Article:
BY ROBERT KNIGHT
Town Board Delays Decision on Future Closing of Broadacres
After a heated debate that lasted more than an hour Thursday, a bitterly divided Orangetown Town Board decided to keep its financially beleaguered Broadacres Golf Course open for this year, but could not reach an agreement on what to do with the nine-hole facility starting in 2013.
The board discussed several options for the future of the course such as selling/leasing it to a private operator, closing it, continue operating it at a loss, or adding it to the acreage of the former Rockland Psychiatric Center that the town is trying to sell to a private developer.
Thursday’s debate showed the sharpest division so far between the two political factions vying for control of the council.
What incited board members and golfers alike, was a memo sent out last week by Supervisor Andy Stewart to his fellow councilmen. The memo indicated that an item would appear on the asking the board to vote on a recommendation to close the Broadacres course immediately. According to the memo the board was to vote on closing Broadacres immediately, and lay off the three or four town employees who maintain and operate it in the interest of balancing the town’s budget.
The memo caught councilmen off guard, and infuriated them. Councilmen said they thought they had reached a consensus just last week to keep Broadacres open for this year, but to continue discussing its future as a town parks and recreation facility.
Stewart apologized for the memo, saying it had been misinterpreted. It was meant to be an internal memo to town department heads, seeking their input on the possible closure of Broadacres, the supervisor said. Copies were accidentally sent to Town Board members. What he was seeking, he said, were ideas from department heads on what could be done with Broadacres to either turn it around financially or reduce its burden on town taxpayers.
Steward said he wrote the memo late at night when he was exhausted. He accidentally worded it as if it was a proposed agenda item for Thursday evening’s board meeting. It was never his intent to have any vote that evening, he explained at the meeting, saying that a “little devil” must have been sitting on his shoulder as he typed the memo.
Despite his Mia culpa, Stewart’s four fellow board members attacked him for the memo. They took turns calling him arrogant and accused him of attempting to be a dictator. Stewart is the only Democrat on the five-member board. Since his election, Steward and the board have gotten along quite well. But now with the golf course debate it appears that the honeymoon is over.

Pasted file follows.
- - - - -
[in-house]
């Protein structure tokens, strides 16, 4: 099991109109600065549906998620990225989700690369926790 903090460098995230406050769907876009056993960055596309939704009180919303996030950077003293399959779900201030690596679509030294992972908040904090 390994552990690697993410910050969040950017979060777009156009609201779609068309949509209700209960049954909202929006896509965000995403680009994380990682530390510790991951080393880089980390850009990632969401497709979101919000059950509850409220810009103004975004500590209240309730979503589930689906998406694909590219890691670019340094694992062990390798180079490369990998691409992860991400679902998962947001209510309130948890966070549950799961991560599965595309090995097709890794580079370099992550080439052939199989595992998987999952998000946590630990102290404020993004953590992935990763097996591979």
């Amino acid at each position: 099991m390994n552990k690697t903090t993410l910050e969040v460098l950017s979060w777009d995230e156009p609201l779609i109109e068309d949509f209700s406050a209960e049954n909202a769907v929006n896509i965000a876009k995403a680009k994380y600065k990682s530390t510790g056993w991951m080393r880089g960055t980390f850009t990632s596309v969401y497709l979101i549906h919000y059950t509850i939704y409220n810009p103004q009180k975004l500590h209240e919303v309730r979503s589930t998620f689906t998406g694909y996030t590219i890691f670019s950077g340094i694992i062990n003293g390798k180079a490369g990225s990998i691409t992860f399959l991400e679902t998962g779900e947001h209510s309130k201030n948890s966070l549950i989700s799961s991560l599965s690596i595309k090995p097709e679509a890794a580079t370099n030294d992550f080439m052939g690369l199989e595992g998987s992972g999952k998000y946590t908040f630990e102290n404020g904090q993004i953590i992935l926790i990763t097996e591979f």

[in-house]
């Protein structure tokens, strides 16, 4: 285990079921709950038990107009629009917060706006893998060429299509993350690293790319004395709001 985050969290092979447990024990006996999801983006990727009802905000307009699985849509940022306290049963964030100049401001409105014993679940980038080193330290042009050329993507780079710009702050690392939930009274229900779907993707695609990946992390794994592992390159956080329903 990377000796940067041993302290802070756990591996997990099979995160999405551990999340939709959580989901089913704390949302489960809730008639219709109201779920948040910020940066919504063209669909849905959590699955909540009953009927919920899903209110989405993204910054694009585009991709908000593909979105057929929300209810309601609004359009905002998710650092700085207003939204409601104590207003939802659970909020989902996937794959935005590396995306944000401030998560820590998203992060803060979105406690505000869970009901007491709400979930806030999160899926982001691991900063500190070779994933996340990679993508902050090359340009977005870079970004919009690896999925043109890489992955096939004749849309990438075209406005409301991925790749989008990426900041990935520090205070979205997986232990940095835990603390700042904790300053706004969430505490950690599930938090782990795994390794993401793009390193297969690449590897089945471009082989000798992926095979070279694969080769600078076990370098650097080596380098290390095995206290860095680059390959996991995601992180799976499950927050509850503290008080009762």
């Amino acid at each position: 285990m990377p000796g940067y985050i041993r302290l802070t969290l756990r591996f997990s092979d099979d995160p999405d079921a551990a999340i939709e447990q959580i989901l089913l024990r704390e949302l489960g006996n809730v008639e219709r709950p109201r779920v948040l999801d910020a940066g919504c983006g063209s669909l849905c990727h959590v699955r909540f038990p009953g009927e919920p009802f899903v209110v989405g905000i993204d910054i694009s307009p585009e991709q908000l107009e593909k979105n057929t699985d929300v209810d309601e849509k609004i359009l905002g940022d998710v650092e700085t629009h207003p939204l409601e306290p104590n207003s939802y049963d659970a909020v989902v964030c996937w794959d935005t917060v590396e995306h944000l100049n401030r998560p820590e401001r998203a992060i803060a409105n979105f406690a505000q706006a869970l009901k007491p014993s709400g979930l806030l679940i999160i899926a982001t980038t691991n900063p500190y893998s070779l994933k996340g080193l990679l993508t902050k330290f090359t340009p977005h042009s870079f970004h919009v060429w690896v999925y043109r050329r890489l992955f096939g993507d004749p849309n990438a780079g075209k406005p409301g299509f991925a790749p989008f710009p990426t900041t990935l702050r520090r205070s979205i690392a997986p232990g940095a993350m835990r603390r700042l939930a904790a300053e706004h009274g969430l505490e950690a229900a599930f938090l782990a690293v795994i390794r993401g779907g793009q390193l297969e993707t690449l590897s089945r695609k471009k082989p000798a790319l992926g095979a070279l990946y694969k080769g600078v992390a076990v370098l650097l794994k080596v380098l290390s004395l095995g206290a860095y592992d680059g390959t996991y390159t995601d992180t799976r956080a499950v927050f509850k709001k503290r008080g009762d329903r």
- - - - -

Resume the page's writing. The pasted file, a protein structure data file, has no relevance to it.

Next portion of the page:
Stewart opened the discussion by saying he sees four major reasons why the Broadacres Golf Course should be closed as soon as possible, and if not this year, then next year at the latest. It is the town’s second course, after the 27-hole Blue Hill Golf Course in Pearl River and it loses a lot of money every year, which the town cannot afford. It is also not essential to the town’s operation as a municipality. Stewart compared it to other town services such as police, sewers and highway, which he said are “clearly essential.” Finally, he said the entire RPC campus must be developed soon if the town is to avoid bankruptcy, and the Broadacres course is an integral part of that overall development plan. If the town can include its acreage into the 70 acres it is already trying to sell in the heart of the former hospital campus, it will make it much more attractive to prospective purchasers and developers, the supervisor asserted.
Councilman Troy, the longest serving member of the board, blasted Stewart for constantly trying to close Broadacres before the council had a chance to discuss it and come to a consensus. The council did agree the week before to keep the course open this year. Troy insisted, that the supervisor should support that decision and not keep trying to overturn or evade it for his own purposes and goals. Troy did agree with Stewart and Valentine that the future of the beleaguered course after its closure for the season this fall is “up in the air,” and that eventual closure was a distinct possibility after a full investigation is completed.
Councilman Diviny, criticized the budget figures quoted by Stewart in a revised copy of his controversial memo, which was distributed at last Thursday’s board meeting. The projected cost savings were inflated by $130,000, Diviny asserted, because the employee earning that salary was merely being transferred to the Blue Hill Golf Course budget, and thus is not a savings at all. Based on that allegedly inaccurate figure, Diviny, an attorney, said he could not believe any of the figures Stewart used in his four-page memo to justify closing Broadacres, now or in the future.